My informant, from Kansas City Missouri, describes a Christmas tradition in his family: “So later on the day of Christmas Eve, my family helps organize a neighborhood tradition called Luminaria. I think the tradition is very Christian and comes from like Italy or Spain but we do it as a non-denominational neighborhood thing. Basically you light a bunch of candles and place them along the street on Christmas eve.”
“There’s probably a religious reason behind it that we’re unfamiliar with, but afterwards people walk around and look at the candles and it’s like a nice moment to talk to people and stuff. I think the Luminaria thing is just a source of coming together as a neighborhood for the holidays. Everyone helps and it’s a big neighborhood thing and people walk and talk and stuff. It has a sort of religious connotation but it’s kinda lost it for us and our area. I think it might be organized with other neighborhoods through a local church but our area is kinda disconnected from that.”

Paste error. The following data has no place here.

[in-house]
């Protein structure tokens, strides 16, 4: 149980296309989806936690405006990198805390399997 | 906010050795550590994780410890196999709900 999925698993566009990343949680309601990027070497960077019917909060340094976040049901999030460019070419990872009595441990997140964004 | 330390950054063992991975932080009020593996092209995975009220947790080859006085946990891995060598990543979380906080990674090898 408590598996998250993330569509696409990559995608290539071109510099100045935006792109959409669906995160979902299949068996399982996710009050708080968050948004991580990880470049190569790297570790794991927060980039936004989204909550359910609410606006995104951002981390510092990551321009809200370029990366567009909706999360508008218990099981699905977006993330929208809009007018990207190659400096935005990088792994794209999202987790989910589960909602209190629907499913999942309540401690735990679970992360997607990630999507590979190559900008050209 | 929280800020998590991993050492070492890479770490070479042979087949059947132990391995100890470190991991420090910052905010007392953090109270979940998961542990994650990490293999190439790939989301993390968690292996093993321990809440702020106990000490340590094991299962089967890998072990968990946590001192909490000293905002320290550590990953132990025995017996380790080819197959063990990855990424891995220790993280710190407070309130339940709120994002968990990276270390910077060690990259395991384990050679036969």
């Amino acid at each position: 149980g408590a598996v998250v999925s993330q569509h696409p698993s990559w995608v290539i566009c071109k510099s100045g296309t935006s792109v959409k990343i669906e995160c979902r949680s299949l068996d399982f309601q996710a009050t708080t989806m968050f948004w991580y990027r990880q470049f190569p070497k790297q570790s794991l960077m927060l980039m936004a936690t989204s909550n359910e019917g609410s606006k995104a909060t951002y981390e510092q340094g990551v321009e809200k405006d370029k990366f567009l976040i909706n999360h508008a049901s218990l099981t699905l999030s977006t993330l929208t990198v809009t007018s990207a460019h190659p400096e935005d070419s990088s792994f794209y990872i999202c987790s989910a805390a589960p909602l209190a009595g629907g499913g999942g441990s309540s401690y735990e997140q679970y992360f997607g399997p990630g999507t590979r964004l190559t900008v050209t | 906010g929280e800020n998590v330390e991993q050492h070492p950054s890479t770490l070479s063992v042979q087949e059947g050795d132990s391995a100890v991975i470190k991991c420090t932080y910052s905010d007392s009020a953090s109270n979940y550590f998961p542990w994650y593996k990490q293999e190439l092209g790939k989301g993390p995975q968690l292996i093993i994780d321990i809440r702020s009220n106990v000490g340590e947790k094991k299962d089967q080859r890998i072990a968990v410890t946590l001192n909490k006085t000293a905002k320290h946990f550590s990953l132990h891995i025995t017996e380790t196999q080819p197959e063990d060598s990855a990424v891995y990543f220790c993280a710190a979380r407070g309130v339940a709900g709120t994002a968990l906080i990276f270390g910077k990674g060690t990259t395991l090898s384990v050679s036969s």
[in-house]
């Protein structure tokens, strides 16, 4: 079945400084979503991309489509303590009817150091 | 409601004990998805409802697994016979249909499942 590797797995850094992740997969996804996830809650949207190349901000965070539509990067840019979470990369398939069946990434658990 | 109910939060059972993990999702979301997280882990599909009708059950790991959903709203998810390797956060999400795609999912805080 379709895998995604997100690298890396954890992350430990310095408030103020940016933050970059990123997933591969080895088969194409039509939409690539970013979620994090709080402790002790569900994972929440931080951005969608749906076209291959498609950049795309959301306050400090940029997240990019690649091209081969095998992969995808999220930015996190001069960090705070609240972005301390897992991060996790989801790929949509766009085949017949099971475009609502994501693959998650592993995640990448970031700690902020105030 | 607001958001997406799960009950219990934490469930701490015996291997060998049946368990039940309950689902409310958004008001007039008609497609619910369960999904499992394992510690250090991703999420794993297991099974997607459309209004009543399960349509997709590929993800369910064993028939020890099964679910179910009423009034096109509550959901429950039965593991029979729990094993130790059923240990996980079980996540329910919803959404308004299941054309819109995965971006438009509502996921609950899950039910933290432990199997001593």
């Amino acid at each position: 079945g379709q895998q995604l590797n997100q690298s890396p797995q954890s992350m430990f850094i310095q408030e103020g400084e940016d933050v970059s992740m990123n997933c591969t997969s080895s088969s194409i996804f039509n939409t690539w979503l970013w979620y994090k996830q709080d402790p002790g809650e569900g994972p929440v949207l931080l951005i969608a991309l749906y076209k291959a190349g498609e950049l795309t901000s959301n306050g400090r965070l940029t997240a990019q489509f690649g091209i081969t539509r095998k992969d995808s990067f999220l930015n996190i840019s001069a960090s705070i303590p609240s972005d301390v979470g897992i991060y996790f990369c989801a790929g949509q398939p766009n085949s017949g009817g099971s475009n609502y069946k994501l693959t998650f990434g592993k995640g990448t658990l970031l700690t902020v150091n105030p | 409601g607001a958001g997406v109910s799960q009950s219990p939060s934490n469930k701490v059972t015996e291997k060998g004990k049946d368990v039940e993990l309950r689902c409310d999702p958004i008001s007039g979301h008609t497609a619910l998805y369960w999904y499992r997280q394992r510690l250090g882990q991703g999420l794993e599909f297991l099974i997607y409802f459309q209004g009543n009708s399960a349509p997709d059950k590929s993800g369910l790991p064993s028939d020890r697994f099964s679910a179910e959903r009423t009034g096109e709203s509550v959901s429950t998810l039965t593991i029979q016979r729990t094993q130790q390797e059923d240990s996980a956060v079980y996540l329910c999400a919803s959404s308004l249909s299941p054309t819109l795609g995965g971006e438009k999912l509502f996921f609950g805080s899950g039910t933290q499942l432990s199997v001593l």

The informant is aware of the religious origins of the traditions, but does not perform the tradition for religious reasons. What matters about the tradition is not what it is meant to represent religiously, but what it represents to the community now: It’s a way of bringing people together and connecting the neighborhood through conversation and common activity.